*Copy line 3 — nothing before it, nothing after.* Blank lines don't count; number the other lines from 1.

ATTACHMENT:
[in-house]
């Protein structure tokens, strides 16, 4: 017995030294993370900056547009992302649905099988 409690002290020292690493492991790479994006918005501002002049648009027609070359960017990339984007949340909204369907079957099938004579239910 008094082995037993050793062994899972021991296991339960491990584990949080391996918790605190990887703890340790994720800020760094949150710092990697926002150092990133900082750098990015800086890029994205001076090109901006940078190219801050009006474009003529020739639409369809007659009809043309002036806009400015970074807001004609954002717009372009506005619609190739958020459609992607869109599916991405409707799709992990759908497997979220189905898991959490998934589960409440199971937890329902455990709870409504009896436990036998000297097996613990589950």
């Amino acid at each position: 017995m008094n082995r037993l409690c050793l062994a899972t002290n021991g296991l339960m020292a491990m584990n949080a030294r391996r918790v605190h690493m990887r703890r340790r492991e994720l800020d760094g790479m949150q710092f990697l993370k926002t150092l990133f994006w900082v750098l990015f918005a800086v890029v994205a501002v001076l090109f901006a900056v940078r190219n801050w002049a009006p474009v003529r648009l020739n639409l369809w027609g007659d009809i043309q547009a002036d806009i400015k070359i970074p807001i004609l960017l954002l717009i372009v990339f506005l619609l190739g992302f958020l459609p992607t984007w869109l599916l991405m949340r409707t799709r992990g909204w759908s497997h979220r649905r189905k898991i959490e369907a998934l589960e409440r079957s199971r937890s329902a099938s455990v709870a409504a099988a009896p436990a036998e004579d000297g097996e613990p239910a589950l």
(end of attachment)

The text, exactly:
């Amino acid at each position: 017995m008094n082995r037993l409690c050793l062994a899972t002290n021991g296991l339960m020292a491990m584990n949080a030294r391996r918790v605190h690493m990887r703890r340790r492991e994720l800020d760094g790479m949150q710092f990697l993370k926002t150092l990133f994006w900082v750098l990015f918005a800086v890029v994205a501002v001076l090109f901006a900056v940078r190219n801050w002049a009006p474009v003529r648009l020739n639409l369809w027609g007659d009809i043309q547009a002036d806009i400015k070359i970074p807001i004609l960017l954002l717009i372009v990339f506005l619609l190739g992302f958020l459609p992607t984007w869109l599916l991405m949340r409707t799709r992990g909204w759908s497997h979220r649905r189905k898991i959490e369907a998934l589960e409440r079957s199971r937890s329902a099938s455990v709870a409504a099988a009896p436990a036998e004579d000297g097996e613990p239910a589950l």